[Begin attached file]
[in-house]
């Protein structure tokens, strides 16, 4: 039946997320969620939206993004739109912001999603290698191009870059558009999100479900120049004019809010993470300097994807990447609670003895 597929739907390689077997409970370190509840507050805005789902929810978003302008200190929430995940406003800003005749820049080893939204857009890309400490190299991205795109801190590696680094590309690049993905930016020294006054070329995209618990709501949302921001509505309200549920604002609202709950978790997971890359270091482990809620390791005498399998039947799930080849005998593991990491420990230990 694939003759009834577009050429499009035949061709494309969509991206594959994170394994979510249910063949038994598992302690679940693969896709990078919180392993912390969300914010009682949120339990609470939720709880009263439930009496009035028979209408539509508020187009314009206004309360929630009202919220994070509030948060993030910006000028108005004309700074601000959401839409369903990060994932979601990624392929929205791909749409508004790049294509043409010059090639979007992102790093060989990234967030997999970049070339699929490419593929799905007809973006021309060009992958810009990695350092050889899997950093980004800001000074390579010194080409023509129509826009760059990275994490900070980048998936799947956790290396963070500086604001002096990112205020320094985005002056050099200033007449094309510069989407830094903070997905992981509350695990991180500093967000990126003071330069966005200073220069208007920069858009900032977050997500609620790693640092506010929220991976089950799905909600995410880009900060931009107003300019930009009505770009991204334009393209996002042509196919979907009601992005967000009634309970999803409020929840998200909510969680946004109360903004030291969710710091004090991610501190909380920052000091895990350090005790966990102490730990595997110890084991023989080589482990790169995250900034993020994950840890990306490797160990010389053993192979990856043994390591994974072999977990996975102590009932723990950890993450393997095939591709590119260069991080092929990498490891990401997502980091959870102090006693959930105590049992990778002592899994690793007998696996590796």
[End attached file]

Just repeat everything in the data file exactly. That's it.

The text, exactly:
[in-house]
């Protein structure tokens, strides 16, 4: 039946997320969620939206993004739109912001999603290698191009870059558009999100479900120049004019809010993470300097994807990447609670003895 597929739907390689077997409970370190509840507050805005789902929810978003302008200190929430995940406003800003005749820049080893939204857009890309400490190299991205795109801190590696680094590309690049993905930016020294006054070329995209618990709501949302921001509505309200549920604002609202709950978790997971890359270091482990809620390791005498399998039947799930080849005998593991990491420990230990 694939003759009834577009050429499009035949061709494309969509991206594959994170394994979510249910063949038994598992302690679940693969896709990078919180392993912390969300914010009682949120339990609470939720709880009263439930009496009035028979209408539509508020187009314009206004309360929630009202919220994070509030948060993030910006000028108005004309700074601000959401839409369903990060994932979601990624392929929205791909749409508004790049294509043409010059090639979007992102790093060989990234967030997999970049070339699929490419593929799905007809973006021309060009992958810009990695350092050889899997950093980004800001000074390579010194080409023509129509826009760059990275994490900070980048998936799947956790290396963070500086604001002096990112205020320094985005002056050099200033007449094309510069989407830094903070997905992981509350695990991180500093967000990126003071330069966005200073220069208007920069858009900032977050997500609620790693640092506010929220991976089950799905909600995410880009900060931009107003300019930009009505770009991204334009393209996002042509196919979907009601992005967000009634309970999803409020929840998200909510969680946004109360903004030291969710710091004090991610501190909380920052000091895990350090005790966990102490730990595997110890084991023989080589482990790169995250900034993020994950840890990306490797160990010389053993192979990856043994390591994974072999977990996975102590009932723990950890993450393997095939591709590119260069991080092929990498490891990401997502980091959870102090006693959930105590049992990778002592899994690793007998696996590796």